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What algorithm does windows drive formatting utility use to format a drive? is it different from 'Simple Overwrite' (1 pass) ?

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A Quick Format only rewrites the MFT, which is what makes it fast. A full format forces the OS to do a bad sector check. If you do a full format from Vista or later, then zeroes are written to the entire drive as well.

Source: KB 941961

The format command behavior has changed in Windows Vista. By default in Windows Vista, the format command writes zeros to the whole disk when a full format is performed. In Windows XP and in earlier versions of the Windows operating system, the format command does not write zeros to the whole disk when a full format is performed.

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Did not know they changed the behavior, thanks for the link. – Moab Feb 14 '11 at 16:36
Long format doesn't check anything : It just rewrites. This has the side-benefit of refreshing the magnetic disk and "fixing" bad sectors. – harrymc Feb 14 '11 at 17:08
@harrymc: No, actually there's no rewriting of anything going on in XP. – afrazier Feb 14 '11 at 19:06
I do remember having "fixed" hard disk errors in XP via full format, which was also MUCH longer than quick format. According to you, both full and quick formats should have roughly the same speed. – harrymc Feb 14 '11 at 19:17
@harrymc: No, a full format still does a bad sector check in XP. That still takes a long time, as chkdsk /r can verify. – afrazier Feb 14 '11 at 21:42

XP and before Windows Long format does not overwrite the drive, it rewrites the MBR and MFT, then does a surface scan for bad sectors on the entire disk, which is read only.

Data recovery is still possible after a XP Windows long format because only the MBR and MFT are overwritten.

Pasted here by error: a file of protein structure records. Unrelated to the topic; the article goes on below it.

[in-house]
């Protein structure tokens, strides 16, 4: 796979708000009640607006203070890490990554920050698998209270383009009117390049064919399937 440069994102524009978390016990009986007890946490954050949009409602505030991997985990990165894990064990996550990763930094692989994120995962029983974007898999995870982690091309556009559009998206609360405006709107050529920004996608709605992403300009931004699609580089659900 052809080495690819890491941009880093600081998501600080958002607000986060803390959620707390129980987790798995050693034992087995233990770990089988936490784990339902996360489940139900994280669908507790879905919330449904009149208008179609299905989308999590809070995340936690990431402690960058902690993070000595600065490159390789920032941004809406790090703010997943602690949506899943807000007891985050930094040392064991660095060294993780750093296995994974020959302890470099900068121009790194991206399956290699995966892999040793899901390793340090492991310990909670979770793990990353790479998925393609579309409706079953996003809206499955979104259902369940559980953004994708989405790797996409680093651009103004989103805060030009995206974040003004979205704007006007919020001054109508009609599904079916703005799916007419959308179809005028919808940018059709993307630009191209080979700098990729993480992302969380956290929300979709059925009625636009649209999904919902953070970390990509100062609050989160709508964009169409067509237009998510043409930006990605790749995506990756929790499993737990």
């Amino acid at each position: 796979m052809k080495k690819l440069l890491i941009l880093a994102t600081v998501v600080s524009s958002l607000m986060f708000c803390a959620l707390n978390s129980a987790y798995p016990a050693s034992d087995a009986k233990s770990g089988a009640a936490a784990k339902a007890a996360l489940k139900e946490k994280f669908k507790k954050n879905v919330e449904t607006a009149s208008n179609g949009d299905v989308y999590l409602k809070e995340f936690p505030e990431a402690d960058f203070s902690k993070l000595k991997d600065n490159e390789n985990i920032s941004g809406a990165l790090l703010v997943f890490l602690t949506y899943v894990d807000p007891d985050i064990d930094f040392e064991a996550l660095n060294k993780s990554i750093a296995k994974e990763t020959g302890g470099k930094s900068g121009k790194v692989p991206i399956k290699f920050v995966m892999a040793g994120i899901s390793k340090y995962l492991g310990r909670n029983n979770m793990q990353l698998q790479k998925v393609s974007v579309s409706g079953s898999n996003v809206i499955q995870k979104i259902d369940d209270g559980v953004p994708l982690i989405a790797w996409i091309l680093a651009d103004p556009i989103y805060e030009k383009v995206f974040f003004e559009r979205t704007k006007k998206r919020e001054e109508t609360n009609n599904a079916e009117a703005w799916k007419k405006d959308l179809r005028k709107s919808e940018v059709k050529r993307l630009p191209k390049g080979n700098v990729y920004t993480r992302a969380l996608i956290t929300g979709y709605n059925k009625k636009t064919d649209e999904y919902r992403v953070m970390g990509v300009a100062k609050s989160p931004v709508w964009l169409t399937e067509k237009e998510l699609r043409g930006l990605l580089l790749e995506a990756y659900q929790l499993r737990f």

You would need to use a 3rd party utility to overwrite the entire drive before data recovery becomes impossible.

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There is a difference between fast format, that just re-initializes the disk tables to empty, and long format that rewrites all the sectors in one pass.

This is probably exactly the same as what you call 'Simple Overwrite'.

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what are disk tables? Does overwriting disk tables makes you lose all data? – user2233 Feb 14 '11 at 15:51
Data is logically lost in fast format, but not physically. A professional will still be able to retrieve the files (this is what most file-retrieval programs do). Slow format erases the data, so only the CIA etc. can still retrieve it, and disk-nuking products with multiple passes make even this unlikely. – harrymc Feb 14 '11 at 16:17
Of course, this assumes a classic "spinning magnetic platters" hard disk. The question appears to ask about "drives" in general, and it's important to note that it's impossible to erase flash drives using sector writes, because of the sector remapping done by wear leveling algorithms. Only the drive's own "secure erase" command can write to every single block. And even spinning disks can have similar remapping in place to deal with bad blocks. – Ben Voigt Feb 14 '11 at 16:50

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